• Is Your Tween Acting Up? 5 Things Every Parent Must Remember

    A psychotherapist explains that raging hormones may not be the sole reason behind teenage angst. Here's how you can handle it.
  • Is Your Tween Acting Up? 5 Things Every Parent Must Remember
  • Photo from confitencecamp.com

    It's easy to attribute a teenager's eye-rolling, talking back, or "pagdadabog" to puberty. "It's the raging hormones," we often say, dismissing the behavior as "just a phase." 

    Well, in a way, it is a phase--a phase in brain development.

    Psychotherapist Lisa Damour, Ph.D., in her book Untangled, explains that between ages six and 11, kids go through the developmental phase psychologists call latency. "As the term implies, the mercurial moods of early childhood simmer down and girls are pretty easygoing until they become teenagers and their emotions kick up again," Dr. Damour writes. "Though we used to assume that the brain stopped developing somewhere around age 12, we now know [from recent developments in brain science] that the brain remodels dramatically during the teenage years," she explains.

    The brain remodeling is similar to how the human brain develops in the womb--first the lower, primal portions or the limbic system, and then the upper, outer areas or the cortex. The limbic system ups the brain's emotional reactions, while the frontal cortex--the part of the brain which gives a calming, rational influence--fully develops only later when she reaches adulthood. So for the greater part of the tween and teenage years, the intense emotions basically dominate the brain. Hence, the eye-rolling, emotional outbursts, and such.

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    "Adults often tell teens that their feelings are at full blast because of 'hormones'. This usually doesn’t go over very well, plus it’s probably inaccurate. Despite the obvious coincidence between the beginnings of puberty--with its acne, growth spurts, and dawning smelliness--and the intensification of your daughter’s emotions, research suggests that the impact of pubertal hormones on teenagers’ moods is indirect, at best," stresses Dr. Damour. In fact, stressful events and relationships can influence your teenage daughter’s moods even more than their hormones.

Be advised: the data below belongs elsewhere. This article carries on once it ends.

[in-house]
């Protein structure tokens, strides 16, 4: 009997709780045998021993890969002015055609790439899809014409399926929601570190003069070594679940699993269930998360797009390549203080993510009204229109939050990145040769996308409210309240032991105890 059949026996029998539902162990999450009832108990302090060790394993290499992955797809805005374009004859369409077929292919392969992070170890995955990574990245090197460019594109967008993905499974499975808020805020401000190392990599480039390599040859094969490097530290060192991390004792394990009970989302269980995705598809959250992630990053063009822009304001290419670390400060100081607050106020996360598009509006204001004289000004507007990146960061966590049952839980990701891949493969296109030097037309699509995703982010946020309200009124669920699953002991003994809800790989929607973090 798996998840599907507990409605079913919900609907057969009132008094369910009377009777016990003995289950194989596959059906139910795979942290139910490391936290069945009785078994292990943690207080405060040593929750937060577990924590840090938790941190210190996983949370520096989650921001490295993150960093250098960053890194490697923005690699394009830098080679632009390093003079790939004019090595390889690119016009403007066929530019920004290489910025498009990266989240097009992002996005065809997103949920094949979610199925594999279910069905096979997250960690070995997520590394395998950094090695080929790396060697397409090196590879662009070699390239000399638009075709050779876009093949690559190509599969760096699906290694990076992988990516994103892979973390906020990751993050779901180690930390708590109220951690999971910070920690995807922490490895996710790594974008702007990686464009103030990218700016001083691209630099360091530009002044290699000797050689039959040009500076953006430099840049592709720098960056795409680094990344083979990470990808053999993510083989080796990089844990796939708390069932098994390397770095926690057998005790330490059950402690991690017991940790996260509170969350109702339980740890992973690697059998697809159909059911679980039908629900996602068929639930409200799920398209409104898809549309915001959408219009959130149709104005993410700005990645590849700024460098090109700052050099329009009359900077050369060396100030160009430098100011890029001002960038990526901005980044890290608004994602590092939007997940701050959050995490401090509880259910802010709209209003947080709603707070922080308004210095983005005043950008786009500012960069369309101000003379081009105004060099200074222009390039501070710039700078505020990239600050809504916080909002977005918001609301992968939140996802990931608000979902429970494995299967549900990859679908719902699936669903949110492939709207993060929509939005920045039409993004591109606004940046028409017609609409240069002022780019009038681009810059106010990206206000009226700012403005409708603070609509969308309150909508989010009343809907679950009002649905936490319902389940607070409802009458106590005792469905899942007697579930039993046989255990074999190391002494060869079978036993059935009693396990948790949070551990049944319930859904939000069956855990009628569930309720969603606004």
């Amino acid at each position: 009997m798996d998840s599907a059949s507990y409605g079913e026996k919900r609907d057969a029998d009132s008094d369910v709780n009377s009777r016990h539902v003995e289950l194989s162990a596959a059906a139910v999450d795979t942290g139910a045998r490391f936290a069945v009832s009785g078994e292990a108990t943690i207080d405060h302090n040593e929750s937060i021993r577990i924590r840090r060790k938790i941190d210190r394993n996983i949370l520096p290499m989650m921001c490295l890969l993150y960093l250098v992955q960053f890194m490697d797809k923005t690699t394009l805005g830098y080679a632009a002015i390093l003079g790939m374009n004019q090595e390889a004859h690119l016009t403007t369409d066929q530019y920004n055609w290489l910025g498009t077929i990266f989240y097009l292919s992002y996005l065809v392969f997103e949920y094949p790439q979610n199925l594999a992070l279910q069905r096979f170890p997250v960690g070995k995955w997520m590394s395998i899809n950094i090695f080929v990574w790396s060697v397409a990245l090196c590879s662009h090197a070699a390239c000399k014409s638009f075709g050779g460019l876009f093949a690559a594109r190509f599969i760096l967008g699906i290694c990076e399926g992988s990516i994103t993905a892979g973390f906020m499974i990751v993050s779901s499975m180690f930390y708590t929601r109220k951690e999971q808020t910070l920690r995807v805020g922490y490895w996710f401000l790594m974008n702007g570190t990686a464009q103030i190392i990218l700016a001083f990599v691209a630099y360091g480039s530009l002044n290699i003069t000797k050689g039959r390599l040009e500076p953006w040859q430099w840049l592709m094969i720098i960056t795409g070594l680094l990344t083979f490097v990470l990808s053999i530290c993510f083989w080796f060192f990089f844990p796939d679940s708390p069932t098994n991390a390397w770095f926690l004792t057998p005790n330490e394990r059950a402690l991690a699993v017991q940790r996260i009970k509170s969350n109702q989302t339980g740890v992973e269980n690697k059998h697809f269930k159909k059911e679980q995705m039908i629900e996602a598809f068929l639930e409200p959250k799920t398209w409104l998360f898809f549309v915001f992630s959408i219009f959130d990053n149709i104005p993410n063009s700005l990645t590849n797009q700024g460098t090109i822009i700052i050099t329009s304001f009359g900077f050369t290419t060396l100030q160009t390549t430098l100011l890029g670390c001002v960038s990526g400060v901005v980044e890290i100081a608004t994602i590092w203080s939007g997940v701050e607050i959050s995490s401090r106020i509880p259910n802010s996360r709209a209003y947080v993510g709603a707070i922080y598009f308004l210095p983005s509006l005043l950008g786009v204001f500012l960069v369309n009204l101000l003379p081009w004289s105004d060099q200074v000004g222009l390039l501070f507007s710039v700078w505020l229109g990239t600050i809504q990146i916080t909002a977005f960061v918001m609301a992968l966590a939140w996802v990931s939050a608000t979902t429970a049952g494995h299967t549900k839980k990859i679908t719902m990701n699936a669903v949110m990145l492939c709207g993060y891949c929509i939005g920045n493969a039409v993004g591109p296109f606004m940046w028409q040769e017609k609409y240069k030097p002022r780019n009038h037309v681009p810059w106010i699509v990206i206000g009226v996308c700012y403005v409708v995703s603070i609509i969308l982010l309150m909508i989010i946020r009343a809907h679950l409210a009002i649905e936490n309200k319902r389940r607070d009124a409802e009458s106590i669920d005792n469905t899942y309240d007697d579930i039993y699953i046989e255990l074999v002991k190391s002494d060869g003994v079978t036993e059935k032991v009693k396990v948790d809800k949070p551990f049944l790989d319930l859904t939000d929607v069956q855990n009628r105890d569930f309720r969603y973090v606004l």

If you want to help you daughter during the time when she’s transitioning into adulthood, keep in mind these guidelines:

    1 Be present.
    Let her complain to you, advises Dr. Damour. “Girls who get a chance to talk about the abundant frustrations of their day usually feel better once they’ve unloaded their distress on you,” she says. It's important that she should feel safe to express herself freely to you, and knows that you understand or recognize her feelings.

    2. Empathize.
    Externalization, or how teenagers sometimes manage their feelings, by getting their parents or someone who loves them 'have' their feelings instead, is a profound form of empathy. “Your willingness to hold your daughter’s emotional hot potatoes from time to time is a thankless and charitable act, but it will help her get through some of the roughest patches of her adolescence," Dr. Amour says.  

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    3. Listen.
    Be an ear, not her problem-solver. “Do not feel pressed to solve your daughter’s problems; you’ve probably tried and already found that she routinely rejects your suggestions, even the especially brilliant ones,” Dr. Damour says. Most of their complaints really have no magical solution to them. Your daughter runs to you mostly for support, not to ask you to fix the problem--well, not always.  

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    4. Teach her the difference between complaining and venting out.
    Complaining generally communicates a sense that “someone should fix this,” while venting communicates that “I’ll feel better when someone who cares about me hears me out.” Ask your daughter, “Do you want my help or are you just venting out?” Helping her understand the difference also helps you know what to do.

    5. Don’t dismiss her feelings.
    “Consider saying, ‘I have a different take on the situation. Do you want to hear it?’” Dr. Damour says. “Should she say no, bite your tongue and find comfort in the knowledge that your daughter is now aware that she shouldn’t mistake your silence for a tacit endorsement of her views,” she advises. If she wants to hear you out, on the other hand, do so without antagonizing her feelings.

    The next time your tween or teenage daughter "acts out" on you, take her feelings seriously because it might actually be the case. She needs you to recognize that because she could very well be shocked at how intense her feelings are towards, say, having her favorite pair of jeans in the laundry basket when she wanted to wear them for casual Friday at school. Remember, her friends are going through the same exact thing, so they might not be her best confidantes at the moment.  

     

    Source
    February 24, 2016. "It's not just hormones" (theglobeandmail.com

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